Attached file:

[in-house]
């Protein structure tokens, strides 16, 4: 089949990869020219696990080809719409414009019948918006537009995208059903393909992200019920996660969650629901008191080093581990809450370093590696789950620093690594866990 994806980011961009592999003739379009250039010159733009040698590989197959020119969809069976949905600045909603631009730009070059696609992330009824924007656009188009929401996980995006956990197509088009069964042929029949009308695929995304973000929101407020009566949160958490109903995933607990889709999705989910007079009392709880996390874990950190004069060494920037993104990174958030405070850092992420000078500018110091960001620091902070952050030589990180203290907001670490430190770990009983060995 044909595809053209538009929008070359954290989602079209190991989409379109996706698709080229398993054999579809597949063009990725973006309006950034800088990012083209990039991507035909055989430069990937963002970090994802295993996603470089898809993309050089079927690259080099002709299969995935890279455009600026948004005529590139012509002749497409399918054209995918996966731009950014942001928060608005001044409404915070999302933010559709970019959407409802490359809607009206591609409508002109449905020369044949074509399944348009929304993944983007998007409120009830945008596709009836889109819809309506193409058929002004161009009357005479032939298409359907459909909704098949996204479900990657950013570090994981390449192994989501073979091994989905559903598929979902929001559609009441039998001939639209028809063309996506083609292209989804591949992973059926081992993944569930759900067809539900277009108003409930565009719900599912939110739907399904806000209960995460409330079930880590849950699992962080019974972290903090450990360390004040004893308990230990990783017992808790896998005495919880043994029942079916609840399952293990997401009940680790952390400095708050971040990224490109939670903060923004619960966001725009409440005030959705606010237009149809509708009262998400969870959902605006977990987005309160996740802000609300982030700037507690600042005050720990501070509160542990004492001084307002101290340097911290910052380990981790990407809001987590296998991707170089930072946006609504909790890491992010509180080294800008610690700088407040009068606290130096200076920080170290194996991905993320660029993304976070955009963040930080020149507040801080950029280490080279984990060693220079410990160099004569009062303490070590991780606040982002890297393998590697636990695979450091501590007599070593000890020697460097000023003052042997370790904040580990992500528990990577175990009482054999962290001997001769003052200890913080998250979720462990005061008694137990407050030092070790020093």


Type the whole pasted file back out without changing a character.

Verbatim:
[in-house]
């Protein structure tokens, strides 16, 4: 089949990869020219696990080809719409414009019948918006537009995208059903393909992200019920996660969650629901008191080093581990809450370093590696789950620093690594866990 994806980011961009592999003739379009250039010159733009040698590989197959020119969809069976949905600045909603631009730009070059696609992330009824924007656009188009929401996980995006956990197509088009069964042929029949009308695929995304973000929101407020009566949160958490109903995933607990889709999705989910007079009392709880996390874990950190004069060494920037993104990174958030405070850092992420000078500018110091960001620091902070952050030589990180203290907001670490430190770990009983060995 044909595809053209538009929008070359954290989602079209190991989409379109996706698709080229398993054999579809597949063009990725973006309006950034800088990012083209990039991507035909055989430069990937963002970090994802295993996603470089898809993309050089079927690259080099002709299969995935890279455009600026948004005529590139012509002749497409399918054209995918996966731009950014942001928060608005001044409404915070999302933010559709970019959407409802490359809607009206591609409508002109449905020369044949074509399944348009929304993944983007998007409120009830945008596709009836889109819809309506193409058929002004161009009357005479032939298409359907459909909704098949996204479900990657950013570090994981390449192994989501073979091994989905559903598929979902929001559609009441039998001939639209028809063309996506083609292209989804591949992973059926081992993944569930759900067809539900277009108003409930565009719900599912939110739907399904806000209960995460409330079930880590849950699992962080019974972290903090450990360390004040004893308990230990990783017992808790896998005495919880043994029942079916609840399952293990997401009940680790952390400095708050971040990224490109939670903060923004619960966001725009409440005030959705606010237009149809509708009262998400969870959902605006977990987005309160996740802000609300982030700037507690600042005050720990501070509160542990004492001084307002101290340097911290910052380990981790990407809001987590296998991707170089930072946006609504909790890491992010509180080294800008610690700088407040009068606290130096200076920080170290194996991905993320660029993304976070955009963040930080020149507040801080950029280490080279984990060693220079410990160099004569009062303490070590991780606040982002890297393998590697636990695979450091501590007599070593000890020697460097000023003052042997370790904040580990992500528990990577175990009482054999962290001997001769003052200890913080998250979720462990005061008694137990407050030092070790020093």